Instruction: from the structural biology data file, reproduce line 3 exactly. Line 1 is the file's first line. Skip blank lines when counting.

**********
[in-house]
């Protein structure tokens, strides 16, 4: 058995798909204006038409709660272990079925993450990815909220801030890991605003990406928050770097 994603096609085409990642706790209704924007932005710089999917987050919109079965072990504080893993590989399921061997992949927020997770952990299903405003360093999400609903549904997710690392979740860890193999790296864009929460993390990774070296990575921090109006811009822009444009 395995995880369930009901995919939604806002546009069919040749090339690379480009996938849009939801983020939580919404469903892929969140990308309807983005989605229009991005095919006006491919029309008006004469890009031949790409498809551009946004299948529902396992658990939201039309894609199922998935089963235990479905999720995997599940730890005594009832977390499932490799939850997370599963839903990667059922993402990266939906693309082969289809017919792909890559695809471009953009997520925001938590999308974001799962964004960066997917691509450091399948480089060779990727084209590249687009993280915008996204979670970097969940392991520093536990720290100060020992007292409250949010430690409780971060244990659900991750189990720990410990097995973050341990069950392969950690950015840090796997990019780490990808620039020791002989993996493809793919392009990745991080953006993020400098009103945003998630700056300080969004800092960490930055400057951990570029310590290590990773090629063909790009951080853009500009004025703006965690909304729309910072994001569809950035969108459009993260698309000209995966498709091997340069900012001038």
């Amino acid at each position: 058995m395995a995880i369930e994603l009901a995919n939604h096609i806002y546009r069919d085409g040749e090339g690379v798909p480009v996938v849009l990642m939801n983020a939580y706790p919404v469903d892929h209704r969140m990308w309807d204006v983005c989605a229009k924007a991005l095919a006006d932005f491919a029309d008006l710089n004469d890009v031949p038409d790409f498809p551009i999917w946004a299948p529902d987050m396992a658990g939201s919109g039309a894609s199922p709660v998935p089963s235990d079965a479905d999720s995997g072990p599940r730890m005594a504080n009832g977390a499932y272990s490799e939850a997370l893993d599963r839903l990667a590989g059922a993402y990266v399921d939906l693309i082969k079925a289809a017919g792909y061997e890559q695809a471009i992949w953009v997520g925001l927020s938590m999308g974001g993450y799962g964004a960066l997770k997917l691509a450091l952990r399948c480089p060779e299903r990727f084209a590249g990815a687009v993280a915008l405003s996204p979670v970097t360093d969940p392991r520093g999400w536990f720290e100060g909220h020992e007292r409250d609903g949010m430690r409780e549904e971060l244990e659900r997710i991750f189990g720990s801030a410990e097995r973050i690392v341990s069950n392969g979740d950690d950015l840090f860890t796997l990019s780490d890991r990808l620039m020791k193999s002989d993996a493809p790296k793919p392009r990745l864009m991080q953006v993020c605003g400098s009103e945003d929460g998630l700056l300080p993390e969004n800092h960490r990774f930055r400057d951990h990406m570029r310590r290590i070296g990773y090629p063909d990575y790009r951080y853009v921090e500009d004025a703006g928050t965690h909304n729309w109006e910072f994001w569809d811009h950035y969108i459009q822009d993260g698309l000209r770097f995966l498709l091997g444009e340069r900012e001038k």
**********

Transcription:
């Amino acid at each position: 058995m395995a995880i369930e994603l009901a995919n939604h096609i806002y546009r069919d085409g040749e090339g690379v798909p480009v996938v849009l990642m939801n983020a939580y706790p919404v469903d892929h209704r969140m990308w309807d204006v983005c989605a229009k924007a991005l095919a006006d932005f491919a029309d008006l710089n004469d890009v031949p038409d790409f498809p551009i999917w946004a299948p529902d987050m396992a658990g939201s919109g039309a894609s199922p709660v998935p089963s235990d079965a479905d999720s995997g072990p599940r730890m005594a504080n009832g977390a499932y272990s490799e939850a997370l893993d599963r839903l990667a590989g059922a993402y990266v399921d939906l693309i082969k079925a289809a017919g792909y061997e890559q695809a471009i992949w953009v997520g925001l927020s938590m999308g974001g993450y799962g964004a960066l997770k997917l691509a450091l952990r399948c480089p060779e299903r990727f084209a590249g990815a687009v993280a915008l405003s996204p979670v970097t360093d969940p392991r520093g999400w536990f720290e100060g909220h020992e007292r409250d609903g949010m430690r409780e549904e971060l244990e659900r997710i991750f189990g720990s801030a410990e097995r973050i690392v341990s069950n392969g979740d950690d950015l840090f860890t796997l990019s780490d890991r990808l620039m020791k193999s002989d993996a493809p790296k793919p392009r990745l864009m991080q953006v993020c605003g400098s009103e945003d929460g998630l700056l300080p993390e969004n800092h960490r990774f930055r400057d951990h990406m570029r310590r290590i070296g990773y090629p063909d990575y790009r951080y853009v921090e500009d004025a703006g928050t965690h909304n729309w109006e910072f994001w569809d811009h950035y969108i459009q822009d993260g698309l000209r770097f995966l498709l091997g444009e340069r900012e001038k």